There are models out there for hybridizing nonprofits and moneymaking. Some of them seem pretty compelling, like B-corps and social impact bonds. But I worry less about organizations and more about the people that work in them. Whether you’re hustling for a nonprofit or for a startup, it seems the people who are the most successful are also the most single-minded. Work and play overlap more often than not; they’re always researching, always user testing, always looking for the next great program model. All-night binges of coding or grantwriting look like acts of heroism, rather than lost time that you could’ve had with friends or family or a good book. I worry we’re shrinking ourselves into filter bubbles, never learning from ideas far afield from what we do.
Several months ago I went out for drinks with a friend who works at another nonprofit. We talked about job tradeoffs, about compromises: how we’re making less money than we might be getting in the private sector, serving causes that are only partly our own. We made a Venn diagram:
That center – where internet culture, creativity, and social justice intersect – is where we want to live, but neither of us knows how there’d be money in it. And that’s the real frustration: it seems like startup culture contains this vast pit of money and talent going towards selling ads and mining data. How do you get to the middle place? How do you build a life and thrive there? Thinking larger, how do we make a culture that values communities and their human needs over the next big thing? (I’m counting creativity among these human needs: I believe in the arts as an external immune system and a vector for transformative change.)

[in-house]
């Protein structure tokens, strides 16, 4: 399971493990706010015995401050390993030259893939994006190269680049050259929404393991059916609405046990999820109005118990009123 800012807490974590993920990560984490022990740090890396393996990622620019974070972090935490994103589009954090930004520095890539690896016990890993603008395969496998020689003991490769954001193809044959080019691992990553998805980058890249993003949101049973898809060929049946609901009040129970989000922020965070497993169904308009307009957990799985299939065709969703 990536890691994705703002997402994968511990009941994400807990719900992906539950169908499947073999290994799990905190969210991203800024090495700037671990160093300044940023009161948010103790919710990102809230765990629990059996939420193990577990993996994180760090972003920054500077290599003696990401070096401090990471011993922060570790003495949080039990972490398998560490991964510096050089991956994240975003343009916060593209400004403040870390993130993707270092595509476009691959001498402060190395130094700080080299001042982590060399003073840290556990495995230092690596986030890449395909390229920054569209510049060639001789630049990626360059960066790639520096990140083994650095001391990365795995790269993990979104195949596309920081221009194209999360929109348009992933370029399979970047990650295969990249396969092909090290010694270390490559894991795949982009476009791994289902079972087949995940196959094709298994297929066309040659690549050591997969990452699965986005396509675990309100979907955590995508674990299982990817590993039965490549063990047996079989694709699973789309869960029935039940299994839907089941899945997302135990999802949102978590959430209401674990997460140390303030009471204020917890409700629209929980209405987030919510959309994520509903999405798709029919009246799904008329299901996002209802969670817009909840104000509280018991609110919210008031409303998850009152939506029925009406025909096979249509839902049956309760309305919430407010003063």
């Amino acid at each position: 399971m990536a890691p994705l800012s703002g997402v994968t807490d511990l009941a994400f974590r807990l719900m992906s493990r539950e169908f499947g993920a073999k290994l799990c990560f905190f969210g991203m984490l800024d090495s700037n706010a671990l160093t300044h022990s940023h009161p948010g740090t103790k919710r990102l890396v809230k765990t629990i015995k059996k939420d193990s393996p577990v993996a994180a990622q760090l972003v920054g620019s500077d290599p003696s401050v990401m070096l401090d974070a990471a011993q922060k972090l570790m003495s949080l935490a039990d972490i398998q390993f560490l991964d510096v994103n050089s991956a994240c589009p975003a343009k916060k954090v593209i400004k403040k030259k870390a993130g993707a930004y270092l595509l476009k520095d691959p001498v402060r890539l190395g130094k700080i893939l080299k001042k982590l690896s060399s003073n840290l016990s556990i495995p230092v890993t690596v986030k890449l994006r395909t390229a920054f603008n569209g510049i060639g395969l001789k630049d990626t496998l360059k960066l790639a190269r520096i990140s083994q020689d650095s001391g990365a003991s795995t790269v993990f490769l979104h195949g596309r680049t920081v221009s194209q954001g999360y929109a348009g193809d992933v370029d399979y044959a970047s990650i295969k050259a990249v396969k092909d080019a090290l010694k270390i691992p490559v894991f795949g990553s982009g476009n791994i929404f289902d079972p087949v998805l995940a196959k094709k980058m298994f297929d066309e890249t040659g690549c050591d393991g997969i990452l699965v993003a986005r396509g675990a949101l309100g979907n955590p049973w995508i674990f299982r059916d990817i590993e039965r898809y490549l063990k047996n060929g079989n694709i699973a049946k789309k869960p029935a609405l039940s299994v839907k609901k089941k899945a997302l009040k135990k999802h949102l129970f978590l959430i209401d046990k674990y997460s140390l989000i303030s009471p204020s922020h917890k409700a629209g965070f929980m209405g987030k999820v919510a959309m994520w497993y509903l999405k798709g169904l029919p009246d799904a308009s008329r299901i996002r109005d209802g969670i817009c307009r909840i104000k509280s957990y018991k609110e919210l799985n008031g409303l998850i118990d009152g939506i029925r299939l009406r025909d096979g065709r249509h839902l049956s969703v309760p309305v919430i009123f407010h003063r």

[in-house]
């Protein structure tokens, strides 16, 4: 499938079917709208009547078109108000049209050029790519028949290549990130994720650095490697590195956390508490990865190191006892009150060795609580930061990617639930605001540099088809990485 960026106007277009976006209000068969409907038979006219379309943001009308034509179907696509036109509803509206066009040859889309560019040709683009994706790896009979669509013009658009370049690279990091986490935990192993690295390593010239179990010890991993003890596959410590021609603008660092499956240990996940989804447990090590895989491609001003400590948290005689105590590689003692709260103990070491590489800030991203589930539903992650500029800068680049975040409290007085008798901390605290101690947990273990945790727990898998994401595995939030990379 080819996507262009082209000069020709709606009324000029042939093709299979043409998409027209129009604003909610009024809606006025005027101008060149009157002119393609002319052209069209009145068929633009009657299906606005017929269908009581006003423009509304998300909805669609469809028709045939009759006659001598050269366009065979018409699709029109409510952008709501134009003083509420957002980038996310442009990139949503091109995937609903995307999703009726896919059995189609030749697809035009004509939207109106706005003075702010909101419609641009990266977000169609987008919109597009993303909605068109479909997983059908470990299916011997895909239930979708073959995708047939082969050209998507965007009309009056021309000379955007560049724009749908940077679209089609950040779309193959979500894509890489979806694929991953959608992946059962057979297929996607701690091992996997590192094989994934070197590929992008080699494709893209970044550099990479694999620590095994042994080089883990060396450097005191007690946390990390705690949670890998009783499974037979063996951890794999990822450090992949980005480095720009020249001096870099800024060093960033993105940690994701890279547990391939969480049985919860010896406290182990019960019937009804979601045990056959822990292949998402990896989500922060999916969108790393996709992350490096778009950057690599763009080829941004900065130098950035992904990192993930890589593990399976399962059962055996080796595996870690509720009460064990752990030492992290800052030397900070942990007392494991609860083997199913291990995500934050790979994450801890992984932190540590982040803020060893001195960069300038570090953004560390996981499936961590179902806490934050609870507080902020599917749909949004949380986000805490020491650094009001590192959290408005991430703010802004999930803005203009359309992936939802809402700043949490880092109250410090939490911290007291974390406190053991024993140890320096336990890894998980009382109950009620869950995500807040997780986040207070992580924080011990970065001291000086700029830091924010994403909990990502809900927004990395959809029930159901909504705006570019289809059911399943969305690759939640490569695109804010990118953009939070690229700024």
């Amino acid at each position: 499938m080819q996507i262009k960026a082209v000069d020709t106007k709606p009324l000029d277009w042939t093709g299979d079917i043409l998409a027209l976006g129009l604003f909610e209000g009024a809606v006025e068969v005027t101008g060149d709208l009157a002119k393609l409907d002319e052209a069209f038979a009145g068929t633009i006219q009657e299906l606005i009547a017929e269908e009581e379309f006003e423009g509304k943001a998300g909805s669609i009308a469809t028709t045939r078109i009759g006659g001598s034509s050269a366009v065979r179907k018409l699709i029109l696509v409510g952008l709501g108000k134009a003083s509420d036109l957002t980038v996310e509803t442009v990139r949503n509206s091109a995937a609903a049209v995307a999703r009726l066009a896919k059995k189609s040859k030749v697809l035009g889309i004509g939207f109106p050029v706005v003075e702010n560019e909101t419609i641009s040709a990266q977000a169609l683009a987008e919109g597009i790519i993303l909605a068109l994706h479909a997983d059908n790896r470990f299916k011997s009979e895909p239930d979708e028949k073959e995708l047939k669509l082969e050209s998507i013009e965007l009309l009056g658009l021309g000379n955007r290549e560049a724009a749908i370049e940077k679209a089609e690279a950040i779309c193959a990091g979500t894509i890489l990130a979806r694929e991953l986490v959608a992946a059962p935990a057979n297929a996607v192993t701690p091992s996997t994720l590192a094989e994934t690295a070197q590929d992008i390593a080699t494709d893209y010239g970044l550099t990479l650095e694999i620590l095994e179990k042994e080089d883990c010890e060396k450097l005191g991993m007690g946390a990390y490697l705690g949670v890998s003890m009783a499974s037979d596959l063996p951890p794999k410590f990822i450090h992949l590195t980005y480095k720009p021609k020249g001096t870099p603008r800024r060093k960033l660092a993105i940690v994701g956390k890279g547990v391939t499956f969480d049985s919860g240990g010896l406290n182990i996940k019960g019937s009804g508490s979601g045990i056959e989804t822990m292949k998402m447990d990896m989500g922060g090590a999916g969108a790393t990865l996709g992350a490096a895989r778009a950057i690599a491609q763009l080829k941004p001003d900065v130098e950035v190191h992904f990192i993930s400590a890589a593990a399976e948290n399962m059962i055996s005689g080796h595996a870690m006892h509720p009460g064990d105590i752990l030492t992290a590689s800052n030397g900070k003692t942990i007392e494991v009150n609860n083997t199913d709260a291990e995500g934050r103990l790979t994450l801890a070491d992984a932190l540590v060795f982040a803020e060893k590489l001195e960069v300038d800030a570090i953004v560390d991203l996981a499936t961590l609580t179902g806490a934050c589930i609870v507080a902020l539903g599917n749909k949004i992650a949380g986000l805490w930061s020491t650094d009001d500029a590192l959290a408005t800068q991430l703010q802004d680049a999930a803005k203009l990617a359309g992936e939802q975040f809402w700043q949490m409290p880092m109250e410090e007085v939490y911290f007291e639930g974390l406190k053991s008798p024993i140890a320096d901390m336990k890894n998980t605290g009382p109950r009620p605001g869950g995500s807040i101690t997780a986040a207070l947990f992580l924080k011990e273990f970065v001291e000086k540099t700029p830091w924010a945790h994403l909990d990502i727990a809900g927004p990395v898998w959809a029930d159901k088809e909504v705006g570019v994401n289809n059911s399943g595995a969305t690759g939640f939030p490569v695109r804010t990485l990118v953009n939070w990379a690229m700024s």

Because isn’t the real root issue that there’s no common denominator of what we value beyond how much money we make? There’s no atomic unit of satisfaction, or of social good, in the dark crevasse of late capitalism. There’s no winning at doing charity.
I know my friend and I aren’t the only ones looking for the middle place. I read a series of posts on Feministing (intro, part 1, part 2, part 3, part 4, part 5) about the genesis of Hollaback, which helps women create stories and support each other in the fight against street harassment. This couldn’t happen without online tools. Hollaback is working somewhere in the middle place. We’re partway there with Ag47, the arts mentorship group of which I’m the producer: although our workshops are resolutely and gloriously analog, I’m thankful that I can keep up with this group on Facebook and Google Talk, and our website and Twitter help show our work to the world.
I know I’m missing things, though. I want to see more stuff that punctures my filter bubbles, that doesn’t fit neatly with what I expect from the field I work in or the tech stuff I know. And I want this for everyone all the time. I want a world where the broke-ass artists and the super-smart tech people and the feminists and the old-school activists get to learn from each other and make more interesting mistakes. And then we learn from them and do better by each other. And so on into the glorious future.
Tell me what you know of in the middle place. Tell me what you want to start.